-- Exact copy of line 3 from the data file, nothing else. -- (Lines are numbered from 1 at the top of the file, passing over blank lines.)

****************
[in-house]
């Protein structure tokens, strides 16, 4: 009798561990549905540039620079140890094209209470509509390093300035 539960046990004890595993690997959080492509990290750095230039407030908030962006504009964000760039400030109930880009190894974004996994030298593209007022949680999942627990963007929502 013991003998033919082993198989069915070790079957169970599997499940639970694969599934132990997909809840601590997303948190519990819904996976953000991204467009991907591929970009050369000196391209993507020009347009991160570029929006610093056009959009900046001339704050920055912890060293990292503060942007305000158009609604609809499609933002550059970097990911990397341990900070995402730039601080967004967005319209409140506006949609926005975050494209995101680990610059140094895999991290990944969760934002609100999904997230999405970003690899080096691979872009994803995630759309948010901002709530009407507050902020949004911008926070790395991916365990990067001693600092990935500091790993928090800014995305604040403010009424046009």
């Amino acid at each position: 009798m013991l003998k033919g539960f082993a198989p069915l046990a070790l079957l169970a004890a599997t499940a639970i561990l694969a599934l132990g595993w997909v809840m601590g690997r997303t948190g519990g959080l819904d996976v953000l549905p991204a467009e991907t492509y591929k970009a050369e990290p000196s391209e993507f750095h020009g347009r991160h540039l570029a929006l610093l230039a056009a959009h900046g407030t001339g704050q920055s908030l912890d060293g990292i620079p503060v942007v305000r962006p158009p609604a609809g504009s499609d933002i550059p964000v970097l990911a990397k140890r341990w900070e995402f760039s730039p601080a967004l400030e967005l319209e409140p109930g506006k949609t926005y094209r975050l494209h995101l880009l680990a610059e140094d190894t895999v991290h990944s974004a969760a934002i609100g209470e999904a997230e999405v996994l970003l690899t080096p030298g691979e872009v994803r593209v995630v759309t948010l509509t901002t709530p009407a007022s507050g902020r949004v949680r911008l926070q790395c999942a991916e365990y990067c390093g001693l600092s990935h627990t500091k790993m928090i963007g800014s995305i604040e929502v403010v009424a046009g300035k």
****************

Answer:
């Amino acid at each position: 009798m013991l003998k033919g539960f082993a198989p069915l046990a070790l079957l169970a004890a599997t499940a639970i561990l694969a599934l132990g595993w997909v809840m601590g690997r997303t948190g519990g959080l819904d996976v953000l549905p991204a467009e991907t492509y591929k970009a050369e990290p000196s391209e993507f750095h020009g347009r991160h540039l570029a929006l610093l230039a056009a959009h900046g407030t001339g704050q920055s908030l912890d060293g990292i620079p503060v942007v305000r962006p158009p609604a609809g504009s499609d933002i550059p964000v970097l990911a990397k140890r341990w900070e995402f760039s730039p601080a967004l400030e967005l319209e409140p109930g506006k949609t926005y094209r975050l494209h995101l880009l680990a610059e140094d190894t895999v991290h990944s974004a969760a934002i609100g209470e999904a997230e999405v996994l970003l690899t080096p030298g691979e872009v994803r593209v995630v759309t948010l509509t901002t709530p009407a007022s507050g902020r949004v949680r911008l926070q790395c999942a991916e365990y990067c390093g001693l600092s990935h627990t500091k790993m928090i963007g800014s995305i604040e929502v403010v009424a046009g300035k």